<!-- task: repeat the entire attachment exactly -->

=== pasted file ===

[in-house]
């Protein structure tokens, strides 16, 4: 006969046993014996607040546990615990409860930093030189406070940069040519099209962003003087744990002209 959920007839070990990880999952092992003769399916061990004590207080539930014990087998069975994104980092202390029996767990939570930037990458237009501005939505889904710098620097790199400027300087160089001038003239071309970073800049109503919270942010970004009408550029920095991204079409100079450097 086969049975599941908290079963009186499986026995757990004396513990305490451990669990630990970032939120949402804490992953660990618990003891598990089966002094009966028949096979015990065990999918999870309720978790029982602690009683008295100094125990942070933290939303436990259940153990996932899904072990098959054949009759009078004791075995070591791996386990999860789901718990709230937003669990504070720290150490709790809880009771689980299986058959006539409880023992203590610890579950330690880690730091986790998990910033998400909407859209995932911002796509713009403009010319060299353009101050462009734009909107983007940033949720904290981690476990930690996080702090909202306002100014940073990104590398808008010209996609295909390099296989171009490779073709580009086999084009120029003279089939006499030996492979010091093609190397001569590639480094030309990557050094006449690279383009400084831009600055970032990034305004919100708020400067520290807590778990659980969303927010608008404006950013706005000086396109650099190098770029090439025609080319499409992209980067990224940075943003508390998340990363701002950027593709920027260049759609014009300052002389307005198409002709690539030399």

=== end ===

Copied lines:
[in-house]
């Protein structure tokens, strides 16, 4: 006969046993014996607040546990615990409860930093030189406070940069040519099209962003003087744990002209 959920007839070990990880999952092992003769399916061990004590207080539930014990087998069975994104980092202390029996767990939570930037990458237009501005939505889904710098620097790199400027300087160089001038003239071309970073800049109503919270942010970004009408550029920095991204079409100079450097 086969049975599941908290079963009186499986026995757990004396513990305490451990669990630990970032939120949402804490992953660990618990003891598990089966002094009966028949096979015990065990999918999870309720978790029982602690009683008295100094125990942070933290939303436990259940153990996932899904072990098959054949009759009078004791075995070591791996386990999860789901718990709230937003669990504070720290150490709790809880009771689980299986058959006539409880023992203590610890579950330690880690730091986790998990910033998400909407859209995932911002796509713009403009010319060299353009101050462009734009909107983007940033949720904290981690476990930690996080702090909202306002100014940073990104590398808008010209996609295909390099296989171009490779073709580009086999084009120029003279089939006499030996492979010091093609190397001569590639480094030309990557050094006449690279383009400084831009600055970032990034305004919100708020400067520290807590778990659980969303927010608008404006950013706005000086396109650099190098770029090439025609080319499409992209980067990224940075943003508390998340990363701002950027593709920027260049759609014009300052002389307005198409002709690539030399």